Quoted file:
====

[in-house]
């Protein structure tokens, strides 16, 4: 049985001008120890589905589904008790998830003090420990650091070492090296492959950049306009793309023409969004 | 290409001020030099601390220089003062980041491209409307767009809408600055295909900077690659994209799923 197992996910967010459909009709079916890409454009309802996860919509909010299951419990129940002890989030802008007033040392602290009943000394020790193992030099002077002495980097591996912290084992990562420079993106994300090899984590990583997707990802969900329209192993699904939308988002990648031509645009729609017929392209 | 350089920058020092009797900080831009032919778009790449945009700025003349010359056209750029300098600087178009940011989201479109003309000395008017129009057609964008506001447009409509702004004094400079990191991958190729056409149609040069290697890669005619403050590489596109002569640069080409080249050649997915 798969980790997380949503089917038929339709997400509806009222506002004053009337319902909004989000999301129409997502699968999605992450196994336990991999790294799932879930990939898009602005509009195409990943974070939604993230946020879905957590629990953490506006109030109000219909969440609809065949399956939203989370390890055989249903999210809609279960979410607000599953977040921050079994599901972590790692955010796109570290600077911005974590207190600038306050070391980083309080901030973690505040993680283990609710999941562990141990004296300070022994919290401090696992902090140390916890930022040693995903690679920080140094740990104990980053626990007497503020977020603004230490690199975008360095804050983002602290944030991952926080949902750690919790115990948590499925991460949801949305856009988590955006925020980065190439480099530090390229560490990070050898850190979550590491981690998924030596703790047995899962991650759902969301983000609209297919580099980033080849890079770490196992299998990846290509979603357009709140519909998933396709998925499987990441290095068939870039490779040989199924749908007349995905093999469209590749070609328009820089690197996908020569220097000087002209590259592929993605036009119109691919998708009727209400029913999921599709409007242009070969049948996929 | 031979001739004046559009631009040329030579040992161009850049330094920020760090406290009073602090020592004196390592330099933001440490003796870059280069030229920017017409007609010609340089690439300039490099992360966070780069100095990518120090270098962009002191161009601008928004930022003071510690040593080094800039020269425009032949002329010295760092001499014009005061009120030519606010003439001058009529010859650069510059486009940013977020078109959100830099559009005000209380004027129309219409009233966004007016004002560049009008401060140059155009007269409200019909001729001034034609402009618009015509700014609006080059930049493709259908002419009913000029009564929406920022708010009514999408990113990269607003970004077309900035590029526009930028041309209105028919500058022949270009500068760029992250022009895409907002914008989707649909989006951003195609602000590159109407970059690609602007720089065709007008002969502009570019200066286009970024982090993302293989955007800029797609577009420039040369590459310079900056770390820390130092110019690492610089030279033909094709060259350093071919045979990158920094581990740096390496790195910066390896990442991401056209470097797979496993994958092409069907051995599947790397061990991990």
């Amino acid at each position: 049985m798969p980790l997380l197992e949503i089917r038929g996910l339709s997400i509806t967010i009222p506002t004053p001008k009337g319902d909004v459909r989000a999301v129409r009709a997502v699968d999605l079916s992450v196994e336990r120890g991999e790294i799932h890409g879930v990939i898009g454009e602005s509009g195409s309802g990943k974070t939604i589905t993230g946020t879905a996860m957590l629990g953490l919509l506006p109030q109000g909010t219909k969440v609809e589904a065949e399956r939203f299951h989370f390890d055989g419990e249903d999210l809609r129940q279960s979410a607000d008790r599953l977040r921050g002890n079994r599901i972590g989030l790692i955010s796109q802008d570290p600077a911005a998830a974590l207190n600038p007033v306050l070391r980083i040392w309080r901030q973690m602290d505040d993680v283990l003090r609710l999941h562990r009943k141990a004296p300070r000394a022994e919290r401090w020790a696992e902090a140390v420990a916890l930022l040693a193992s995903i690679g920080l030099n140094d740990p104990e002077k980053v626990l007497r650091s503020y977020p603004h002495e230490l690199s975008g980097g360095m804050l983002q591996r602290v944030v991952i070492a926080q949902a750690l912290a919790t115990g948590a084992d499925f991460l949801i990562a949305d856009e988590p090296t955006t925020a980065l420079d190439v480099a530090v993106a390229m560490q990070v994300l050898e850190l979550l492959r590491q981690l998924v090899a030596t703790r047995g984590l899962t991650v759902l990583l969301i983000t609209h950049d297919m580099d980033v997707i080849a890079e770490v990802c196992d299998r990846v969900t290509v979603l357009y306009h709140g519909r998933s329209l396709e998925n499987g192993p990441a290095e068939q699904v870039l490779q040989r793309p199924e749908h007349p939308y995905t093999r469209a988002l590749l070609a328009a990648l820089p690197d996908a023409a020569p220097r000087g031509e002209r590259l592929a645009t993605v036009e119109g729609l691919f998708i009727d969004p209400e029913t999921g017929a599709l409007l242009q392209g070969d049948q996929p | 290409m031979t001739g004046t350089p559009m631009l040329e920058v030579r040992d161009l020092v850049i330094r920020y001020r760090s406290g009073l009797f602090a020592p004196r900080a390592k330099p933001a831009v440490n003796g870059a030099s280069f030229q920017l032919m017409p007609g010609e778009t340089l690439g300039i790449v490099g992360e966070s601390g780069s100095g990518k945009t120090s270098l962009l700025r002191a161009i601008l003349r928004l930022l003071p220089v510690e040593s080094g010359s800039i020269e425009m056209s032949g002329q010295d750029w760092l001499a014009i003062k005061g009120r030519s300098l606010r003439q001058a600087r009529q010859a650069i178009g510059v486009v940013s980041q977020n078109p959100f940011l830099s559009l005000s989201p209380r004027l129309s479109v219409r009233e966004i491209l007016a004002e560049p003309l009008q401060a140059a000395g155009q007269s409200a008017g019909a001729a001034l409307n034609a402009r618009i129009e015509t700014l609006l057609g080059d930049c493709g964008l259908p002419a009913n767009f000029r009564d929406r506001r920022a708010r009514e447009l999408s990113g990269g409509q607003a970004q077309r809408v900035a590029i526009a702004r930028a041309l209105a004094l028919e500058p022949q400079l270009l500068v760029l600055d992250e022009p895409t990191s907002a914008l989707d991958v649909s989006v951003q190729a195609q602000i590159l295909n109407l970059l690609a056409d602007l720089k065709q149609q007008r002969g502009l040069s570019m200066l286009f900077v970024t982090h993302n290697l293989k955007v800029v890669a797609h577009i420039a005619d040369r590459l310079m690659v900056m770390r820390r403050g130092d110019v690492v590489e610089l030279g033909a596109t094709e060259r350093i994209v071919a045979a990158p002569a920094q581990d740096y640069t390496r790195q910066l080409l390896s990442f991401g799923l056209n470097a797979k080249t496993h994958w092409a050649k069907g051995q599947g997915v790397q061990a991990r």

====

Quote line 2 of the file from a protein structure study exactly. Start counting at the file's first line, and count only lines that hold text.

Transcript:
């Protein structure tokens, strides 16, 4: 049985001008120890589905589904008790998830003090420990650091070492090296492959950049306009793309023409969004 | 290409001020030099601390220089003062980041491209409307767009809408600055295909900077690659994209799923 197992996910967010459909009709079916890409454009309802996860919509909010299951419990129940002890989030802008007033040392602290009943000394020790193992030099002077002495980097591996912290084992990562420079993106994300090899984590990583997707990802969900329209192993699904939308988002990648031509645009729609017929392209 | 350089920058020092009797900080831009032919778009790449945009700025003349010359056209750029300098600087178009940011989201479109003309000395008017129009057609964008506001447009409509702004004094400079990191991958190729056409149609040069290697890669005619403050590489596109002569640069080409080249050649997915 798969980790997380949503089917038929339709997400509806009222506002004053009337319902909004989000999301129409997502699968999605992450196994336990991999790294799932879930990939898009602005509009195409990943974070939604993230946020879905957590629990953490506006109030109000219909969440609809065949399956939203989370390890055989249903999210809609279960979410607000599953977040921050079994599901972590790692955010796109570290600077911005974590207190600038306050070391980083309080901030973690505040993680283990609710999941562990141990004296300070022994919290401090696992902090140390916890930022040693995903690679920080140094740990104990980053626990007497503020977020603004230490690199975008360095804050983002602290944030991952926080949902750690919790115990948590499925991460949801949305856009988590955006925020980065190439480099530090390229560490990070050898850190979550590491981690998924030596703790047995899962991650759902969301983000609209297919580099980033080849890079770490196992299998990846290509979603357009709140519909998933396709998925499987990441290095068939870039490779040989199924749908007349995905093999469209590749070609328009820089690197996908020569220097000087002209590259592929993605036009119109691919998708009727209400029913999921599709409007242009070969049948996929 | 031979001739004046559009631009040329030579040992161009850049330094920020760090406290009073602090020592004196390592330099933001440490003796870059280069030229920017017409007609010609340089690439300039490099992360966070780069100095990518120090270098962009002191161009601008928004930022003071510690040593080094800039020269425009032949002329010295760092001499014009005061009120030519606010003439001058009529010859650069510059486009940013977020078109959100830099559009005000209380004027129309219409009233966004007016004002560049009008401060140059155009007269409200019909001729001034034609402009618009015509700014609006080059930049493709259908002419009913000029009564929406920022708010009514999408990113990269607003970004077309900035590029526009930028041309209105028919500058022949270009500068760029992250022009895409907002914008989707649909989006951003195609602000590159109407970059690609602007720089065709007008002969502009570019200066286009970024982090993302293989955007800029797609577009420039040369590459310079900056770390820390130092110019690492610089030279033909094709060259350093071919045979990158920094581990740096390496790195910066390896990442991401056209470097797979496993994958092409069907051995599947790397061990991990």